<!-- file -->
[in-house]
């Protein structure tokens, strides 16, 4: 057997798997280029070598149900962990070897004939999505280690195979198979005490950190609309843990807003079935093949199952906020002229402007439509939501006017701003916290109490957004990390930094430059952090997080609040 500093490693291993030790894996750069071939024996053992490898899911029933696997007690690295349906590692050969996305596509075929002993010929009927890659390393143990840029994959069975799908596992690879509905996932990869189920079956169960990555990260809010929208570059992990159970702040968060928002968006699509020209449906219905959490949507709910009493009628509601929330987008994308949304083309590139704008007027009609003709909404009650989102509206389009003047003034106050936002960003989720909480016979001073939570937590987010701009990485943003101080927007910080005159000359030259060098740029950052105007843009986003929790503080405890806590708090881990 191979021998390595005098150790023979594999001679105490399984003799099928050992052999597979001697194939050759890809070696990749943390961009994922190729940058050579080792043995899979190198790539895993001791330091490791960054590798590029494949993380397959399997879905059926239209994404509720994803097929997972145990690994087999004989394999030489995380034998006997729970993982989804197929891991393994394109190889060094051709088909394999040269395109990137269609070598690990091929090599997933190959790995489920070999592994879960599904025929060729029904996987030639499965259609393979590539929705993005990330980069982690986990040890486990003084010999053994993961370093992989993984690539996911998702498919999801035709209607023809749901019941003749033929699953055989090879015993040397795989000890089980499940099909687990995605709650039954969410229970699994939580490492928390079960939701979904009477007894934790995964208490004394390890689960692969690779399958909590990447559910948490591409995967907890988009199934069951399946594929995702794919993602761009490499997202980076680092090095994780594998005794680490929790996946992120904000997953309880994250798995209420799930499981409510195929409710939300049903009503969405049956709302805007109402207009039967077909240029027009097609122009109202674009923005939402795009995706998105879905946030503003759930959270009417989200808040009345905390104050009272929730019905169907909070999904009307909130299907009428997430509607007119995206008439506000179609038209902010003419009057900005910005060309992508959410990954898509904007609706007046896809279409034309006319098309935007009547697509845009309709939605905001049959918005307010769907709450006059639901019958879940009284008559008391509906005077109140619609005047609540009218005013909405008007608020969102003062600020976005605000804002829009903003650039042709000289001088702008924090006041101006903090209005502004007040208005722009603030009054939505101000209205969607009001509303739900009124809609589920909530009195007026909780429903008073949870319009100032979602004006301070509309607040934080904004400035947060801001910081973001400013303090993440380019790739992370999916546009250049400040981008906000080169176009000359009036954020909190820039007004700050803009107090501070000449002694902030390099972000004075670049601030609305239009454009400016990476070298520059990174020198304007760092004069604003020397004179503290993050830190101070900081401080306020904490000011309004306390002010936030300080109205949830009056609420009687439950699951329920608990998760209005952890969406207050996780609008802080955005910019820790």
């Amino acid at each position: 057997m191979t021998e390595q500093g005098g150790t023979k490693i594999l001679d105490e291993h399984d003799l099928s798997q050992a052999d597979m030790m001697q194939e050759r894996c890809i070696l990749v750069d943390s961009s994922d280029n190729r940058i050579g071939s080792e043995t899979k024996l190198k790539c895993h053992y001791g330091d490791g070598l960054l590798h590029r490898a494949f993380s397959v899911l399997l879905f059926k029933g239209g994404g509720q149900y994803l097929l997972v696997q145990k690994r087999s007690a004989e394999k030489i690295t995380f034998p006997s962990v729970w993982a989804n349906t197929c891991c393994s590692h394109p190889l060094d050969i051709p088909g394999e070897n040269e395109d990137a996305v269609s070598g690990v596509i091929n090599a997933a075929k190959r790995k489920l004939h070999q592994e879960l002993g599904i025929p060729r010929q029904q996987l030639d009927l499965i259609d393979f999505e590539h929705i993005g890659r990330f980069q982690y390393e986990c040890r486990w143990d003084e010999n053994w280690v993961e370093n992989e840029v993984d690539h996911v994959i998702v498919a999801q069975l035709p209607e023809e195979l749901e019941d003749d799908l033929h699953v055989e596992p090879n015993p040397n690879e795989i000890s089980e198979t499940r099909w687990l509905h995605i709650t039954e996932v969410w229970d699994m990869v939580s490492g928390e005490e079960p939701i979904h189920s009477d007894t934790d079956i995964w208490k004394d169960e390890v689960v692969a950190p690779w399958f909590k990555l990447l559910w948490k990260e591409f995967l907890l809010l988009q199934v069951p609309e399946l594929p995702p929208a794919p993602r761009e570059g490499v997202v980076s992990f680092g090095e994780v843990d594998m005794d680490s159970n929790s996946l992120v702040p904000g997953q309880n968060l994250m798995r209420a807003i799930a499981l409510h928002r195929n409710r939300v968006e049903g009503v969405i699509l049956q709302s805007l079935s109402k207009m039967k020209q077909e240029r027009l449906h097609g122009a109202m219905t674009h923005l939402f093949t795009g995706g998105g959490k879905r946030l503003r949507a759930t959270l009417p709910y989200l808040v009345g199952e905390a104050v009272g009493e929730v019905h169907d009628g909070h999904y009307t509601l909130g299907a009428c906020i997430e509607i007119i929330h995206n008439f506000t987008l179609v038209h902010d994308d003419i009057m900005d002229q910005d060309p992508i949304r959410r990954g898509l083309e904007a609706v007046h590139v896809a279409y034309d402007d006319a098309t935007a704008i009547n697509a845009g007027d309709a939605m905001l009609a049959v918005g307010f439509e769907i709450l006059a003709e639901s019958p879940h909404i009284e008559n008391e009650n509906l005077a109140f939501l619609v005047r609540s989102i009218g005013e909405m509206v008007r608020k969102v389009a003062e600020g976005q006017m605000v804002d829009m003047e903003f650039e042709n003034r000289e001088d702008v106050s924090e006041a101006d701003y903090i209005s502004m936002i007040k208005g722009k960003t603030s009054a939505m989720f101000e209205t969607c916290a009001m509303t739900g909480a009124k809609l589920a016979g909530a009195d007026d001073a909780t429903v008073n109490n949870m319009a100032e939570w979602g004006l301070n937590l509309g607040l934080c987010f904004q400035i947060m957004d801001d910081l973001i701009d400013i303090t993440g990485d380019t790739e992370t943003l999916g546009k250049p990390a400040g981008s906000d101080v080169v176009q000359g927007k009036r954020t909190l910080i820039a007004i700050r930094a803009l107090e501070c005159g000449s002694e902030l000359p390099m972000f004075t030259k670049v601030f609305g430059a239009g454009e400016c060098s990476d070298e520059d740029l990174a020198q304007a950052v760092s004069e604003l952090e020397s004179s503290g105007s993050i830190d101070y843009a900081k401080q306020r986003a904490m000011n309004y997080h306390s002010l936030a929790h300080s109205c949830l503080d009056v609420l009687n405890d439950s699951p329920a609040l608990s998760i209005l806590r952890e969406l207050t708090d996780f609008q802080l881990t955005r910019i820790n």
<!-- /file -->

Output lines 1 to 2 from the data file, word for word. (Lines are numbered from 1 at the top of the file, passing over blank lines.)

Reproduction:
[in-house]
């Protein structure tokens, strides 16, 4: 057997798997280029070598149900962990070897004939999505280690195979198979005490950190609309843990807003079935093949199952906020002229402007439509939501006017701003916290109490957004990390930094430059952090997080609040 500093490693291993030790894996750069071939024996053992490898899911029933696997007690690295349906590692050969996305596509075929002993010929009927890659390393143990840029994959069975799908596992690879509905996932990869189920079956169960990555990260809010929208570059992990159970702040968060928002968006699509020209449906219905959490949507709910009493009628509601929330987008994308949304083309590139704008007027009609003709909404009650989102509206389009003047003034106050936002960003989720909480016979001073939570937590987010701009990485943003101080927007910080005159000359030259060098740029950052105007843009986003929790503080405890806590708090881990 191979021998390595005098150790023979594999001679105490399984003799099928050992052999597979001697194939050759890809070696990749943390961009994922190729940058050579080792043995899979190198790539895993001791330091490791960054590798590029494949993380397959399997879905059926239209994404509720994803097929997972145990690994087999004989394999030489995380034998006997729970993982989804197929891991393994394109190889060094051709088909394999040269395109990137269609070598690990091929090599997933190959790995489920070999592994879960599904025929060729029904996987030639499965259609393979590539929705993005990330980069982690986990040890486990003084010999053994993961370093992989993984690539996911998702498919999801035709209607023809749901019941003749033929699953055989090879015993040397795989000890089980499940099909687990995605709650039954969410229970699994939580490492928390079960939701979904009477007894934790995964208490004394390890689960692969690779399958909590990447559910948490591409995967907890988009199934069951399946594929995702794919993602761009490499997202980076680092090095994780594998005794680490929790996946992120904000997953309880994250798995209420799930499981409510195929409710939300049903009503969405049956709302805007109402207009039967077909240029027009097609122009109202674009923005939402795009995706998105879905946030503003759930959270009417989200808040009345905390104050009272929730019905169907909070999904009307909130299907009428997430509607007119995206008439506000179609038209902010003419009057900005910005060309992508959410990954898509904007609706007046896809279409034309006319098309935007009547697509845009309709939605905001049959918005307010769907709450006059639901019958879940009284008559008391509906005077109140619609005047609540009218005013909405008007608020969102003062600020976005605000804002829009903003650039042709000289001088702008924090006041101006903090209005502004007040208005722009603030009054939505101000209205969607009001509303739900009124809609589920909530009195007026909780429903008073949870319009100032979602004006301070509309607040934080904004400035947060801001910081973001400013303090993440380019790739992370999916546009250049400040981008906000080169176009000359009036954020909190820039007004700050803009107090501070000449002694902030390099972000004075670049601030609305239009454009400016990476070298520059990174020198304007760092004069604003020397004179503290993050830190101070900081401080306020904490000011309004306390002010936030300080109205949830009056609420009687439950699951329920608990998760209005952890969406207050996780609008802080955005910019820790």